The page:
# How can I solve this integral equation in terms of Hermite polynomials?

It must be proven that the solution of the integral equation $$f(x)=\int_{-\infty}^{+\infty} e^{-(x-t)^2} g(t)dt$$ is $$g(x)=\frac{1}{\sqrt{}\pi}\sum_{n=0}^{\infty} \frac{f^{(n)}(0)}{2^nn!} H_n(x)$$

where the $H_n(x)$ are the Hermite polynomials.

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What is $f$?  – Jeff Dec 18 '11 at 16:51
It looks like a Fredholm equation of the first kind... the sort that's usually solved with a Fourier transform. – J. M. Dec 19 '11 at 3:12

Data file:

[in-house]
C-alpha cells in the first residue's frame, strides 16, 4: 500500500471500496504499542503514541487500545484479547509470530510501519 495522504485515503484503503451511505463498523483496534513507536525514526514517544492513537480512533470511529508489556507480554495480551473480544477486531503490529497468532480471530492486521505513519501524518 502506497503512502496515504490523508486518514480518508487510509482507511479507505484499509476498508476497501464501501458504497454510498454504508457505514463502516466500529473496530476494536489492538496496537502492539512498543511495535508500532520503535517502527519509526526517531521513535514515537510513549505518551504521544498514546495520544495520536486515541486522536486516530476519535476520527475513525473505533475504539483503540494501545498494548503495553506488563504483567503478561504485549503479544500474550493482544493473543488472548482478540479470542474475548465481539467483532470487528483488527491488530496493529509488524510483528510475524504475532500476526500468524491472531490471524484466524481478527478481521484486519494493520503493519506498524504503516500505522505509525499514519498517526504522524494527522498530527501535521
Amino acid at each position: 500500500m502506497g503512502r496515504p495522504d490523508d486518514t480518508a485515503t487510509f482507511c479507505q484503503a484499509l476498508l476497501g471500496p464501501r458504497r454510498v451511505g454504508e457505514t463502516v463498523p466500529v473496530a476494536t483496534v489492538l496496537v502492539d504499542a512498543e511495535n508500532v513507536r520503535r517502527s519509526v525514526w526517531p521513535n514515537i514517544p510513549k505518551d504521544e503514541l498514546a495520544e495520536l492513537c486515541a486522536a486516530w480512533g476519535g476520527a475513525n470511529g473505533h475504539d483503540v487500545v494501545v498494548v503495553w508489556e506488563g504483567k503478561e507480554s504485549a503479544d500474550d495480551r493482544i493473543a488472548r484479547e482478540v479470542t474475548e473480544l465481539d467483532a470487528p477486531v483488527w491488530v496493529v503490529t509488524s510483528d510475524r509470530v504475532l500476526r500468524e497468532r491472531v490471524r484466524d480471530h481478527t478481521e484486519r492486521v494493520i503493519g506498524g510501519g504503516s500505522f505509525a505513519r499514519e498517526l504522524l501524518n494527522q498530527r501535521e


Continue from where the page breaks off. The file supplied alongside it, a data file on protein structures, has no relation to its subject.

You can start by plugging the series on the right side of the definition of $g(x)$, or rather $g(t)$, into the expression on the right side of $f(x)$. Interchange sum and integral, and you see what looks like the beginning of the Maclaurin series expansion for $f(x)$. (Your notation already assumes $f$ is infinitely differentiable.) It then suffices to show that $$x^n=\frac{1}{2^n\sqrt{\pi}}\int_{-\infty}^\infty\exp(-(x-t)^2)H_n(t)\, dt,$$ as well as justifying the interchange of sum and integral.